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it was $100 billion for the iraq war and every year for 12 years. no one took into the of paination the price with veterans for their lives and the best way to prevent making veterans is to stop fighting endless wars. when you talk about veterans care in the country, you talk about prevention, you have to look at the military and that is the issue that brought us together because we disagree on how to take care of veterans but why are we rearrange and the deck chairs on the titanic. ? host: dennis in port st. lucie, florida. guest: you guys make so much sense you should run the department of defense. you guys makeer: so much sense you should run the department of defense. i have learned a lot from you today, thank you. .uest: i appreciate that
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i live in sarasota, i will never run for office but if you want to go fishing, call the show. guest: we have a great chapter in port st. lucie, i was there in february speaking so look us up and go to our website. and one of our staffers will get in touch with you. host: you mentioned the pentagon. we talked about ambassador bolton but what about the acting secretary? guest: he is a boeing guy. eisenhower,lk about not because he was a republican or democrat, he represents a different era. he said you have to be careful of the industry. i will not hold that against mr. shanahan.
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i have a strong vision for american foreign policy and he represents a speed bump. liked somebody more robust with their opinion on the use of military force. guest: we have not taken a position on the current act dear -- acting secretary shanahan, we hope he will support a more restrained foreign policy and ultimately he will look for ways to make the department more efficient and make sure we are paying taxpayer dollars more wisely. putting an end to the endless cycle of increasing the top line money and understand that that is not sustainable in the long term. part of it is because we do not have a restrained foreign policy. that drive the top line more than anything and there are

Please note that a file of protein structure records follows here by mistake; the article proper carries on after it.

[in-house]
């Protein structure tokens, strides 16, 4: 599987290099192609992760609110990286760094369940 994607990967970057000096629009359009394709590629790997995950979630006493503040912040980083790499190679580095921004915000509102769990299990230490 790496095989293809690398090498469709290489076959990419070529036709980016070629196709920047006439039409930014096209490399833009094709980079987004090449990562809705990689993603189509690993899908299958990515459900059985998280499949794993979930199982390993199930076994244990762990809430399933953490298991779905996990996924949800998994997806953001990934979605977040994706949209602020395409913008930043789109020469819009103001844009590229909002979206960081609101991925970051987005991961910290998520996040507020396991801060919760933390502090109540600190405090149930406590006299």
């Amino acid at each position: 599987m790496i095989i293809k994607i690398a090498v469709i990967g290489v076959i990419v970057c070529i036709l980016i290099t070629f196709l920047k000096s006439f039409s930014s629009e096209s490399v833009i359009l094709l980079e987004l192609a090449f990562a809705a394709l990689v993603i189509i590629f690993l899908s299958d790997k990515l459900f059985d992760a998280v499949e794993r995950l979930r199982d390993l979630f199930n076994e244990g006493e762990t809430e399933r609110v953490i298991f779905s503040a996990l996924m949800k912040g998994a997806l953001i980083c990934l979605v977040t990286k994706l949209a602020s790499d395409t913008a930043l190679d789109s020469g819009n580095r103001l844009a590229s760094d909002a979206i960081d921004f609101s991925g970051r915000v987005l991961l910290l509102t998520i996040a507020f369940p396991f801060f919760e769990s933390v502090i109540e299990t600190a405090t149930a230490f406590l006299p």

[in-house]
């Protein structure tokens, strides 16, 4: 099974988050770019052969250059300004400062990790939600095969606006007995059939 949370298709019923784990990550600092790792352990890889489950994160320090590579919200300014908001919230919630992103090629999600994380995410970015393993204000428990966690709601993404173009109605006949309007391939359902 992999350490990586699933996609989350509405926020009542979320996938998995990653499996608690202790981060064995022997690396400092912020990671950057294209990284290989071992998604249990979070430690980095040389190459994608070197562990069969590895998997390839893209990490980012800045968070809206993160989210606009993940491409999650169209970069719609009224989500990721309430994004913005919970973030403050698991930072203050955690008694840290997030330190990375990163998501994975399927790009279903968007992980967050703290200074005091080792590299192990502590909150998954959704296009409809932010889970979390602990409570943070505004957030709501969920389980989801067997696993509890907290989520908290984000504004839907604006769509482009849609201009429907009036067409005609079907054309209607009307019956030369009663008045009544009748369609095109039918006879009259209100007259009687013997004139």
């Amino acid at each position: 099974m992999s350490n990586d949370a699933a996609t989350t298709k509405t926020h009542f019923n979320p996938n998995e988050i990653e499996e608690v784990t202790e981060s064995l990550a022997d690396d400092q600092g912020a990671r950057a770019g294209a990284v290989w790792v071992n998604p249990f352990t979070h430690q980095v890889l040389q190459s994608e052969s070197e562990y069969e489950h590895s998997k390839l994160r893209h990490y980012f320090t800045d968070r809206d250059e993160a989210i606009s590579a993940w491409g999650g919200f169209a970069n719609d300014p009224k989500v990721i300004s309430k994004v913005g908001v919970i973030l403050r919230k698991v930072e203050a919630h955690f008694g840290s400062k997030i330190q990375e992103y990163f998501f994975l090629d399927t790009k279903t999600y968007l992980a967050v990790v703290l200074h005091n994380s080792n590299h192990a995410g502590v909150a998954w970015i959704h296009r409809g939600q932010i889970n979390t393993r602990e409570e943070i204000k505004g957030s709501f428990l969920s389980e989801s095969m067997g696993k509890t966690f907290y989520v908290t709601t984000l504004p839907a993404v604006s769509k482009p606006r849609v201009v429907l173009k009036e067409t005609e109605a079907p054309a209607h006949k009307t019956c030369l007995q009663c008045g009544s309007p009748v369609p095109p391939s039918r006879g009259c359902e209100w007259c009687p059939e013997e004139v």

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still waste and inefficiency within the department. there was progress made the last few years and the pentagon is doing the first audit. i would hope patrick shanahan does not undermine that. there are some in the department that do not want to see the article he did because if they find stuff they do not need, less dollars go to the contractors. we do not want wasted money. if they find they do not need to buy something, like the first round of the audit found three dozen blackhawk helicopters that were not on the books of the army. that is helicopters they do not need to buy. we do not want unnecessary waste and unnecessary abuse of taxpayer dollars in the system. what will drive the pentagon budget is a more restrained foreign policy. host: steve in maryland, you are on with our guests. guest: thank you for your service, i did 20 years active